Indianapolis — From David Letterman to professional athletes like George Hill and Mike Woodson, Broad Ripple High School was home to notable Hoosiers. And now, students attending Purdue Polytechnic High School are bringing Broad’s Ripple High Hallway to life.
It shocked many in the community at the time that students were studying in the building for the first time since the school closed in 2018.
Step inside the door of Broad Ripple High School and Principal Richard Benberry will greet you like you’re already his friend.
He brings a familiar feel to the new temporary campus for more than 300 Purdue Polytechnic High School students.
As a child, Benberry lived in Broad Ripple and said he knew the impact it had on the community until it closed.
“How pristine this school is, having been unused for four years. That’s the part I can’t get over,” he said.
It is in pristine condition as the Indianapolis Public Schools continued to partially use the facility.
However, this week we will reopen the doors to students and educators who have been using the 3rd floor for a year.
PPHS students are calling the 375,000-square-foot facility an upgrade.
PPHS sophomore Calvin Stauss said:
Students said they packed their rooms for class last year.
“There are some general quality of life improvements. I think having wider hallways is something that office buildings don’t really have. That would be a huge bonus,” Stauss said. .
Classrooms in the old facility were so dense that students could hear conversations through the walls.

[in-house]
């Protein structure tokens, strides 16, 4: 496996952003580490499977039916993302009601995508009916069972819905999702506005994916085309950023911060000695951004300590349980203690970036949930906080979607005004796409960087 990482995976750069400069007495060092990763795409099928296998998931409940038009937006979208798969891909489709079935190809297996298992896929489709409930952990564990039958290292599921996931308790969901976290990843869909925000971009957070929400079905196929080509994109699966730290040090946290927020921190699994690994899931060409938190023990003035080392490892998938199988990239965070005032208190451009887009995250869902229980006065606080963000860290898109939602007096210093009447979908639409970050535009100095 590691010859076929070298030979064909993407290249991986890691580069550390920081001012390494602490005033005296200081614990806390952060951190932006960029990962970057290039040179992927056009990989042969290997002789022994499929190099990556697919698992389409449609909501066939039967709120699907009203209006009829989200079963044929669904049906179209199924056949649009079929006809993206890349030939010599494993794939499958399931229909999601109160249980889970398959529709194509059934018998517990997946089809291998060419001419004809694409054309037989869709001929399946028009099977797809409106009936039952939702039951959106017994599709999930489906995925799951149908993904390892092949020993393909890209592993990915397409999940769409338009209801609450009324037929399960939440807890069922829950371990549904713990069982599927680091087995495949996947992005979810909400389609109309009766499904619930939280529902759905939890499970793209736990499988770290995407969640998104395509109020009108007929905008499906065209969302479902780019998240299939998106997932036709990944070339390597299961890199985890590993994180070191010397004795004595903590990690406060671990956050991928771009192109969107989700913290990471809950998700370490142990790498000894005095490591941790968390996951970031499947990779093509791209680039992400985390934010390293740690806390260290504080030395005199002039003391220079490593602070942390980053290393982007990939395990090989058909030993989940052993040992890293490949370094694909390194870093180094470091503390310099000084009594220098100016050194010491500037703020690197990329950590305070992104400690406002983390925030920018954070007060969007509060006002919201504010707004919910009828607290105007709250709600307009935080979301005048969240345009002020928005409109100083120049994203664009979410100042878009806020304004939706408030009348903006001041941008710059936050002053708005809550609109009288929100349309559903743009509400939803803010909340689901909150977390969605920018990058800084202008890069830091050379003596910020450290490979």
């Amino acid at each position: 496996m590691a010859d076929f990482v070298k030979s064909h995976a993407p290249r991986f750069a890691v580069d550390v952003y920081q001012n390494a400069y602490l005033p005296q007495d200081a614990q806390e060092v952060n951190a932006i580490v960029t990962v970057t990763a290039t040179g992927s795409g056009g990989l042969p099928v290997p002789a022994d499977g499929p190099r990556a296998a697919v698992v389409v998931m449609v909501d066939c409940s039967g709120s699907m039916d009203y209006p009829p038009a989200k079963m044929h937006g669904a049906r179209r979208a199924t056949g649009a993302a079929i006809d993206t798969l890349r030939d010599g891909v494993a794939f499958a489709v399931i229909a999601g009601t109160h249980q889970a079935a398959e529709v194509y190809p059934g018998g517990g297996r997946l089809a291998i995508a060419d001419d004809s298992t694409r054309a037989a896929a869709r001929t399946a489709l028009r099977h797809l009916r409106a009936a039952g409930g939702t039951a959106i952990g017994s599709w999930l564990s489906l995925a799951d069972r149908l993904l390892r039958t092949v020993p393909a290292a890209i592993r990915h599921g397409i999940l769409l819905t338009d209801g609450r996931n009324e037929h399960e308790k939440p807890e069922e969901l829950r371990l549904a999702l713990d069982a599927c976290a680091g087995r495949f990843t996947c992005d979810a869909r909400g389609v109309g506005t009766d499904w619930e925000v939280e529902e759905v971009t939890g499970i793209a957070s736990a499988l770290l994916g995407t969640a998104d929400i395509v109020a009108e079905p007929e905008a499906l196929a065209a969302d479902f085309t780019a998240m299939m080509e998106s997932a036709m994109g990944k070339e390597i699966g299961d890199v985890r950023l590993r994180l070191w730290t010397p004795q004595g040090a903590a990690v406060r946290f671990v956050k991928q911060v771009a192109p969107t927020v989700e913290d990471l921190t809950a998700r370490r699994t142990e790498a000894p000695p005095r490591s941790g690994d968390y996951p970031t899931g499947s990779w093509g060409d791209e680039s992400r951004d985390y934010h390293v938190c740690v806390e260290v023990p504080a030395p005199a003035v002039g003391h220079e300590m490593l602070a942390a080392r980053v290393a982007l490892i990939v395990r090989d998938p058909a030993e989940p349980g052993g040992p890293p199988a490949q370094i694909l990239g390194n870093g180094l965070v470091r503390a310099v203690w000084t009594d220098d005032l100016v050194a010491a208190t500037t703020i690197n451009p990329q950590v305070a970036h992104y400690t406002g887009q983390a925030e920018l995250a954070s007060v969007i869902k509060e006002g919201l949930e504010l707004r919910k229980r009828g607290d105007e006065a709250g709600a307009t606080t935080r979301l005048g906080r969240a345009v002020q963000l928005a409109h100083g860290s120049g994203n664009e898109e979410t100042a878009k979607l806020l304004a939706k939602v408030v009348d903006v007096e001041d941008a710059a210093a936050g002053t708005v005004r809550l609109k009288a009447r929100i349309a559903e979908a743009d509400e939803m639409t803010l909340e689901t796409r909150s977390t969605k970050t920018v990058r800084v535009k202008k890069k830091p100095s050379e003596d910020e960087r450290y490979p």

“I think my grades will go up significantly and I will be able to focus more on what I have to do,” said junior Alex Murphy.
Now at Broad Ripple High School, student-athletes are also taking their chances.
“A lot of sports, a lot of history comes to mind,” Murphy said.
“…where we used to practice, we had to go all the way east by Howe (Thomas Kerr Howe) High School to practice,” said junior Jaden Burney. Told.
Broad Ripple High will serve as a temporary campus for PPHS, and construction work will be completed on the new North Campus.
“We’re going to use it, we’re going to use it,” Barney said.
From an administrative perspective, Benberry said he sees the learning benefits this new space offers.
“Yeah, it’s a big deal. It’s a big deal,” he said.
Last year, PPHS students walked between Broad Ripple’s two campuses.
At this pace, charter schools increased the number of students who needed more space.
“And we were like, ‘Oh my God,'” said PPHS’ Shatoya District School Operations Director.
Working with IPS now also helps school districts.
IPS has not yet sold Broad Ripple High School, said Jamie VanDeWalle, the district’s chief portfolio officer.
School officials say this is partly due to current laws that allow charter schools to purchase buildings for $1 under certain circumstances.
“Dollar law is a legislative element that makes it very difficult for us to think about selling real estate,” Vandewall said.
“We love our partnership with IPS, but we’re not interested in buying a building for $1,” said Ward.
The future of the building is still unclear, but the joy of learning together and the true excitement of Broad Ripple High School are clear.
“I want to be able to serve our community, especially with all these great businesses that are here, how can students be innovative and help these businesses grow? Is it?” said Benberry.
Other people and organizations have bid to acquire Broad Ripple High School.
Under a five-year innovation agreement with IPS, Purdue Polytechnic High School agreed to use the facility for $25,000 for one year and agreed not to charge Broad Ripple High School’s property for $1.
IPS’s “Rebuilding Stronger” campaign is currently underway, and the district hopes to share a draft plan with the community in early fall. As such, there may be further discussion about the future of Broad Ripple High at that point.
For now, there are no planned changes, and PPHS will continue to use other buildings along Broad Ripple Avenue as maker’s spaces while students study at Broad Ripple High.